Time to Look at LocationsThe floodgates have opened for anyone looking to sell their dog track, parking lot, or flea market! Everyone's got a great location for the Rays to play! In fact, within minutes of St. Pete's MOU approval, the Tampa Bay Times published an analysis of eight of the possibilities in Tampa.
Except every one of the locations mentioned in the article comes with a few major roadblocks.
And a lot of those roadblocks have to do with the fact that neither Hillsborough County nor the city of Tampa have many dollars to contribute toward a new stadium. At least, not without taking away funds from other community needs...which leads us to...
...and Time to Talk Money
Stu Sternberg told my 10 News WTSP colleague Kendra Conlon yesterday he had "no expectations" regarding how a new Rays stadium could be financed. So apparently, little has changed since 2013 when he said he had no idea what kind of new revenues a new stadium could produce for the team.
Isn't that the reason we're talking about a new stadium in the first place???
That's why the next question needs to be the very important question of: how much will the Rays contribute? The team has routinely dodged that question, and we all know it's the ONLY question about whether Tampa will be the team's next home.
If St. Pete and Tampa keep talking money...and allowing the Rays to avoid talking money...elected officials are just negotiating against themselves. And MLB loves when you do that.
Because if Tampa Bay lets the Rays lead this conversation and pick their "pitch-perfect" spot without addressing the financing details until they say "make this happen...or else," the cost to taxpayers is going to get a lot greater than if we address the money issue at the front end, thereby eliminating sites that may be cost-prohibitive.
St. Pete is Negotiating Against Itself
Mayor Rick Kriseman says St. Pete will clearly have the best financing package available for a possible new stadium. And he's right. A new stadium may even help an exploding and revitalized downtown continue its impressive trajectory.
But two councilmembers may have brought up a legit concern yesterday when they pointed out the newly-tweaked MOU negotiates away some of the possible redevelopment rights to the Tropicana Field land, when the original contract - and the original MOU - only included redevelopment rights until the day the Rays left the dome, conceivably, even if they built a new facility next door. Kriseman even posted about it on Facebook.
Now, this could all be a moot point if the Rays don't take the risky leap of faith on a second Downtown St. Pete stadium. But possibly more consequential, is if St. Pete and Tampa get in any sort of unofficial bidding war over a new stadium, St. Pete just upped the ante already with tens of millions of additional incentives to stay in St. Pete.
So if the city builds a redeveloped Tropicana Field 2.0, it's going to cost more than it did before. Instead of using all the redevelopment revenue to help subsidize the city's cost of stadium construction...half of it will now subsidize the Rays' cost of construction if they stay.
Ball's in Court of Hagan, Buckhorn
Things are about to get fun/tough for Hillsborough County's stadium cheerleader-in-chief, Commissioner Ken Hagan, who has supplanted Mayor Bob Buckhorn as the politician committed to making the money for a stadium work in Tampa.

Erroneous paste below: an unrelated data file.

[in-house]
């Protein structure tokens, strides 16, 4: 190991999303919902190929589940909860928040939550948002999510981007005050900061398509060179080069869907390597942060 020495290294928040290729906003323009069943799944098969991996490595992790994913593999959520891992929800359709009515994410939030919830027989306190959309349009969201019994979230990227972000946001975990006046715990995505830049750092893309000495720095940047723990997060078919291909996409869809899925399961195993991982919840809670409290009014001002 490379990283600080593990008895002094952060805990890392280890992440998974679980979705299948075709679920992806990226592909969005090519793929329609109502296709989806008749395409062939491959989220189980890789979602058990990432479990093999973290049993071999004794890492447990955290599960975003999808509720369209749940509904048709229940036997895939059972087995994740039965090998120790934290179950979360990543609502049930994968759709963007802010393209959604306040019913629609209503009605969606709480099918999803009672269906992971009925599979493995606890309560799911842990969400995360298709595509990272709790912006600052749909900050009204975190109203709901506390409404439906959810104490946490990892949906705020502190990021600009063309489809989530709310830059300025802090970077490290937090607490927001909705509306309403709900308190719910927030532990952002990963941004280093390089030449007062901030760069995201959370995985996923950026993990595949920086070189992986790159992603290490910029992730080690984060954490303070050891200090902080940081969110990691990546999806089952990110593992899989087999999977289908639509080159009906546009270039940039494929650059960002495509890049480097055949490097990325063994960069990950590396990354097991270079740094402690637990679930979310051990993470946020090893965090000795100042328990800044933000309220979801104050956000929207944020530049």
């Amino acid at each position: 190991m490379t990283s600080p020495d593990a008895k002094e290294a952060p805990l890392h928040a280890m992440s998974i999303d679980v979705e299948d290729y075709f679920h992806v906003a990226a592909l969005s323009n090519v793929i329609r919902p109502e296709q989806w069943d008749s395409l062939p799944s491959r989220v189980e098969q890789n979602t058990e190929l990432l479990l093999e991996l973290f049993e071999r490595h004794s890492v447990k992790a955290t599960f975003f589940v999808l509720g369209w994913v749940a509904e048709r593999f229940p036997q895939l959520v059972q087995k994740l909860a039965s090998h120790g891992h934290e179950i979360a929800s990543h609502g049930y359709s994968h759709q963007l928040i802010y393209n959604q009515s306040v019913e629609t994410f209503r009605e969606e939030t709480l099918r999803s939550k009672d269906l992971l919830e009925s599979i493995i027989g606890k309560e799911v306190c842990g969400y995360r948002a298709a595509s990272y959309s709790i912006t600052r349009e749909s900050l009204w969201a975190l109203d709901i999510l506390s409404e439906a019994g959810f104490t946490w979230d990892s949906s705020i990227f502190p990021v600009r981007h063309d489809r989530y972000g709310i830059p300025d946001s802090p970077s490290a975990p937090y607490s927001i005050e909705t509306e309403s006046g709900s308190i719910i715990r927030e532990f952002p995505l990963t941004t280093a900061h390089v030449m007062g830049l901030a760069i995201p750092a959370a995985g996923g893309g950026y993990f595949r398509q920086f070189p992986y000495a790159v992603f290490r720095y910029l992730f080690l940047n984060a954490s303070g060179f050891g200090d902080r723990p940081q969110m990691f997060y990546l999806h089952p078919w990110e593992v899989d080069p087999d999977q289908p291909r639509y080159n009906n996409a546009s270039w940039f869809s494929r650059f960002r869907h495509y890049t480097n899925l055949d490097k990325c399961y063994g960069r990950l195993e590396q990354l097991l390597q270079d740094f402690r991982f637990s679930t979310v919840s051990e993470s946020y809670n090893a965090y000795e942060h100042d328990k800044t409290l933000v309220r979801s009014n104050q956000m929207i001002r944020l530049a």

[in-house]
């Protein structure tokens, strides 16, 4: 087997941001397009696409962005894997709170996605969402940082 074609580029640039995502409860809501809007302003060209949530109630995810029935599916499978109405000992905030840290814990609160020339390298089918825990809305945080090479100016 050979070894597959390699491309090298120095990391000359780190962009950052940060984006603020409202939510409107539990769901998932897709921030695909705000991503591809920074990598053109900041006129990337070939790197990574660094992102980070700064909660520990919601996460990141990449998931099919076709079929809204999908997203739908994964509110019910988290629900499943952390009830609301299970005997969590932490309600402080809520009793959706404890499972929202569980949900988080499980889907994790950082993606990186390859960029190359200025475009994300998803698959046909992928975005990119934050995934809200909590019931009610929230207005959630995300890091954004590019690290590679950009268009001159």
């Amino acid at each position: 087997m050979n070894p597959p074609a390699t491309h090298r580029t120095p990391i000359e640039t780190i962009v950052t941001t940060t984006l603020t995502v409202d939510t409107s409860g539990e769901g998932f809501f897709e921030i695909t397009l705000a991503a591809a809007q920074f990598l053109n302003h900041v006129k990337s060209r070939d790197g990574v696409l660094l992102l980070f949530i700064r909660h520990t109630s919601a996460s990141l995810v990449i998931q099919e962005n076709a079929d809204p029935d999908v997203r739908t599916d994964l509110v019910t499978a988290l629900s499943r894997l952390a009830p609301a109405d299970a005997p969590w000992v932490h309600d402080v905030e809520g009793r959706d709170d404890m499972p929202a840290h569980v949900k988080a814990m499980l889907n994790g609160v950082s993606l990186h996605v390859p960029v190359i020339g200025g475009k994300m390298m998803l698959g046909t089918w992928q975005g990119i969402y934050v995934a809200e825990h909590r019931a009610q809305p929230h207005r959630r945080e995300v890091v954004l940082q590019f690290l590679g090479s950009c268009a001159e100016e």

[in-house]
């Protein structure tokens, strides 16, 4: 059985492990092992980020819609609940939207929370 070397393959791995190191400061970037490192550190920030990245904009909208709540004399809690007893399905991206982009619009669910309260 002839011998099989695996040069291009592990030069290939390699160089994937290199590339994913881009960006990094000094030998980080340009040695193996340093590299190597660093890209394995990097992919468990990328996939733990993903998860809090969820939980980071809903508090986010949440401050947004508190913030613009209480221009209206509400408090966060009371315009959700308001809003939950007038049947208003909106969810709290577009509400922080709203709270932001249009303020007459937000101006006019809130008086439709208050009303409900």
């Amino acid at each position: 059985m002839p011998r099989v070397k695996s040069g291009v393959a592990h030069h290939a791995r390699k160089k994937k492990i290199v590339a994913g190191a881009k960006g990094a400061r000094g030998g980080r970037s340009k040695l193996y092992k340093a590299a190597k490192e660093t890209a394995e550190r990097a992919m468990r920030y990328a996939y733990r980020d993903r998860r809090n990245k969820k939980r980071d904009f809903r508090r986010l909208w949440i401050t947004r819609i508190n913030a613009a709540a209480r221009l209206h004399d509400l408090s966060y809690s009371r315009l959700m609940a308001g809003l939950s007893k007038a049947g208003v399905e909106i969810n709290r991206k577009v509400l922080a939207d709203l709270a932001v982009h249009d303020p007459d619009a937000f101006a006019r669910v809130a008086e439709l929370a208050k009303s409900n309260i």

According to the Tampa Tribune, Hagan already had a conference call yesterday with county staff and the law firm they hired in 2014 to help facilitate a stadium search. And he's been burning up the airwaves for years at every opportunity to talk about the Rays.
Hagan once promised no tax dollars for a baseball stadium...then he said no "new" tax dollars...and most recently, he said only tax dollars for infrastructure around a stadium. So we'll see how that continues to evolve.
Meanwhile, Buckhorn told me the process will be a methodical one and he doesn't expect to be mayor when the Rays finally open their new home. His term ends in 2019.
As excited as Rays fans - and executives - were about yesterday's vote, apparently fans in Montreal saw it as a way for the team to exhaust any hope of a long-term solution in Tampa Bay, according to my former Beanpot beat-writing colleague Jon Paul Morosi. Although I again remind Morosi & all readers that the Rays are not willing to compensate St. Pete for the final years of their Trop deal if they leave before 2027.
Unrelenting Editorial Board Finally Satisfied
The Times finally got what it wanted - the Rays free of their ironclad contract. Maybe the editors are right when they say, "It is a vote of confidence in the future and a rejection of the status quo."
They probably aren't right when they've supported the team's low payouts and St. Pete's major concessions to allow this search...and they definitely weren't right for the last five years when they claimed St. Pete was down to its "last chance" to save the Rays and the region was only losing leverage.
But I did enjoy reading this excerpt:
The team should expect to make a significant contribution, and it would help if a developer chips in as part of a larger vision. The last time Hillsborough County negotiated a big stadium deal was with the Tampa Bay Buccaneers, and that one tilted toward the team. Hillsborough Commissioner Ken Hagan is eager to lead this effort, but it may be up to Mayor Bob Buckhorn to ensure taxpayers are adequately protected. The push to help the Rays with site selection and create a financing package should be open and transparent, and taxpayers should have a voice.Does that mean we have hope of the editorial board revisiting its calls for the Rays to open their books and demonstrate real need for the subsidies they're sure to ask for???
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